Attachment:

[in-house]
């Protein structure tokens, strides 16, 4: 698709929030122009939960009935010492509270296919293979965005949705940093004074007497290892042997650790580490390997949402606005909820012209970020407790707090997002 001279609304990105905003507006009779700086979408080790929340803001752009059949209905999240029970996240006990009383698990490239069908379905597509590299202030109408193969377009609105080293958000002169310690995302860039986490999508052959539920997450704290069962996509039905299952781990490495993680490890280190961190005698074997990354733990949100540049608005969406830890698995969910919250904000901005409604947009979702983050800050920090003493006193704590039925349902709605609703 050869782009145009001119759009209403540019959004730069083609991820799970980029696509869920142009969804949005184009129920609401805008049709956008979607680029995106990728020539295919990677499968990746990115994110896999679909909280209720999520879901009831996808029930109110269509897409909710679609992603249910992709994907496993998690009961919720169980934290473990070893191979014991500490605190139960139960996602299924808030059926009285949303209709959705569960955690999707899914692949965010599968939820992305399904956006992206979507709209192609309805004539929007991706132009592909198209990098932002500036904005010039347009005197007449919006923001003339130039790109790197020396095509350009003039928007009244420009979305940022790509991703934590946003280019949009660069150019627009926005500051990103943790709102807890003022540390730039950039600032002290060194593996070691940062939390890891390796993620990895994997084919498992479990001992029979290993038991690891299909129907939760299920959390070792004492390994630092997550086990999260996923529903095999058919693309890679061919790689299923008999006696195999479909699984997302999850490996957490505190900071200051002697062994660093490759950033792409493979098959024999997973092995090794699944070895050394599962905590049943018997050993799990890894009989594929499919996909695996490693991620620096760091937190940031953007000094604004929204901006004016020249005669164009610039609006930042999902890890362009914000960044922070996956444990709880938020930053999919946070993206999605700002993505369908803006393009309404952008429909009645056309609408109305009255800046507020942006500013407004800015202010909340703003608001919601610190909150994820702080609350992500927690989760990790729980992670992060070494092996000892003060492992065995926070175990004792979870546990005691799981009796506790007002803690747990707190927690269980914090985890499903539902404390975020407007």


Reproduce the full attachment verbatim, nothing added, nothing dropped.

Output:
[in-house]
């Protein structure tokens, strides 16, 4: 698709929030122009939960009935010492509270296919293979965005949705940093004074007497290892042997650790580490390997949402606005909820012209970020407790707090997002 001279609304990105905003507006009779700086979408080790929340803001752009059949209905999240029970996240006990009383698990490239069908379905597509590299202030109408193969377009609105080293958000002169310690995302860039986490999508052959539920997450704290069962996509039905299952781990490495993680490890280190961190005698074997990354733990949100540049608005969406830890698995969910919250904000901005409604947009979702983050800050920090003493006193704590039925349902709605609703 050869782009145009001119759009209403540019959004730069083609991820799970980029696509869920142009969804949005184009129920609401805008049709956008979607680029995106990728020539295919990677499968990746990115994110896999679909909280209720999520879901009831996808029930109110269509897409909710679609992603249910992709994907496993998690009961919720169980934290473990070893191979014991500490605190139960139960996602299924808030059926009285949303209709959705569960955690999707899914692949965010599968939820992305399904956006992206979507709209192609309805004539929007991706132009592909198209990098932002500036904005010039347009005197007449919006923001003339130039790109790197020396095509350009003039928007009244420009979305940022790509991703934590946003280019949009660069150019627009926005500051990103943790709102807890003022540390730039950039600032002290060194593996070691940062939390890891390796993620990895994997084919498992479990001992029979290993038991690891299909129907939760299920959390070792004492390994630092997550086990999260996923529903095999058919693309890679061919790689299923008999006696195999479909699984997302999850490996957490505190900071200051002697062994660093490759950033792409493979098959024999997973092995090794699944070895050394599962905590049943018997050993799990890894009989594929499919996909695996490693991620620096760091937190940031953007000094604004929204901006004016020249005669164009610039609006930042999902890890362009914000960044922070996956444990709880938020930053999919946070993206999605700002993505369908803006393009309404952008429909009645056309609408109305009255800046507020942006500013407004800015202010909340703003608001919601610190909150994820702080609350992500927690989760990790729980992670992060070494092996000892003060492992065995926070175990004792979870546990005691799981009796506790007002803690747990707190927690269980914090985890499903539902404390975020407007």